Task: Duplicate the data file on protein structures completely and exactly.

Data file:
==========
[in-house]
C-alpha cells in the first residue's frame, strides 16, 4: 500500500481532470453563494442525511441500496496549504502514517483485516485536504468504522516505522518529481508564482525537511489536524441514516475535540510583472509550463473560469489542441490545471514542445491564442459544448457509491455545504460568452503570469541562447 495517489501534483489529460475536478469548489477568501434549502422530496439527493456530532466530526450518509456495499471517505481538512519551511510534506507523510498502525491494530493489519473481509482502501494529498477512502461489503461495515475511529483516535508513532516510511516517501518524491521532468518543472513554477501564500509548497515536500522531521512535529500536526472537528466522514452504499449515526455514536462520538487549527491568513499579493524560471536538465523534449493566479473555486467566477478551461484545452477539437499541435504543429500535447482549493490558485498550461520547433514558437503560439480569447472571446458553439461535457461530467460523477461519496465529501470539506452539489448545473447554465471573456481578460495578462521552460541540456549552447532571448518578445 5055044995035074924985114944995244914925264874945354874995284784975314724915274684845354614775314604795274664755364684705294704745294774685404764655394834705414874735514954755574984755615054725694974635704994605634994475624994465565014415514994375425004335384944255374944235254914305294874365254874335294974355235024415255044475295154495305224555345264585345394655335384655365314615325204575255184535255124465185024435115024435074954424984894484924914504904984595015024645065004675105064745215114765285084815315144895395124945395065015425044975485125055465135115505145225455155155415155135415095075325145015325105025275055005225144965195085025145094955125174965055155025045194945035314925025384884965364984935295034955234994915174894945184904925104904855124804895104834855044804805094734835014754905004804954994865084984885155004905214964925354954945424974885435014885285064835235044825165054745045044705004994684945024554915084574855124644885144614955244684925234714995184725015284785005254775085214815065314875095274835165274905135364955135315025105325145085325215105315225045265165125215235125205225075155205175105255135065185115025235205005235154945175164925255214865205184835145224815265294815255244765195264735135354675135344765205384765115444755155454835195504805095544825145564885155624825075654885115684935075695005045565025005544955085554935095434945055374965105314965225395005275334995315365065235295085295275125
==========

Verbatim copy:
[in-house]
C-alpha cells in the first residue's frame, strides 16, 4: 500500500481532470453563494442525511441500496496549504502514517483485516485536504468504522516505522518529481508564482525537511489536524441514516475535540510583472509550463473560469489542441490545471514542445491564442459544448457509491455545504460568452503570469541562447 495517489501534483489529460475536478469548489477568501434549502422530496439527493456530532466530526450518509456495499471517505481538512519551511510534506507523510498502525491494530493489519473481509482502501494529498477512502461489503461495515475511529483516535508513532516510511516517501518524491521532468518543472513554477501564500509548497515536500522531521512535529500536526472537528466522514452504499449515526455514536462520538487549527491568513499579493524560471536538465523534449493566479473555486467566477478551461484545452477539437499541435504543429500535447482549493490558485498550461520547433514558437503560439480569447472571446458553439461535457461530467460523477461519496465529501470539506452539489448545473447554465471573456481578460495578462521552460541540456549552447532571448518578445 5055044995035074924985114944995244914925264874945354874995284784975314724915274684845354614775314604795274664755364684705294704745294774685404764655394834705414874735514954755574984755615054725694974635704994605634994475624994465565014415514994375425004335384944255374944235254914305294874365254874335294974355235024415255044475295154495305224555345264585345394655335384655365314615325204575255184535255124465185024435115024435074954424984894484924914504904984595015024645065004675105064745215114765285084815315144895395124945395065015425044975485125055465135115505145225455155155415155135415095075325145015325105025275055005225144965195085025145094955125174965055155025045194945035314925025384884965364984935295034955234994915174894945184904925104904855124804895104834855044804805094734835014754905004804954994865084984885155004905214964925354954945424974885435014885285064835235044825165054745045044705004994684945024554915084574855124644885144614955244684925234714995184725015284785005254775085214815065314875095274835165274905135364955135315025105325145085325215105315225045265165125215235125205225075155205175105255135065185115025235205005235154945175164925255214865205184835145224815265294815255244765195264735135354675135344765205384765115444755155454835195504805095544825145564885155624825075654885115684935075695005045565025005544955085554935095434945055374965105314965225395005275334995315365065235295085295275125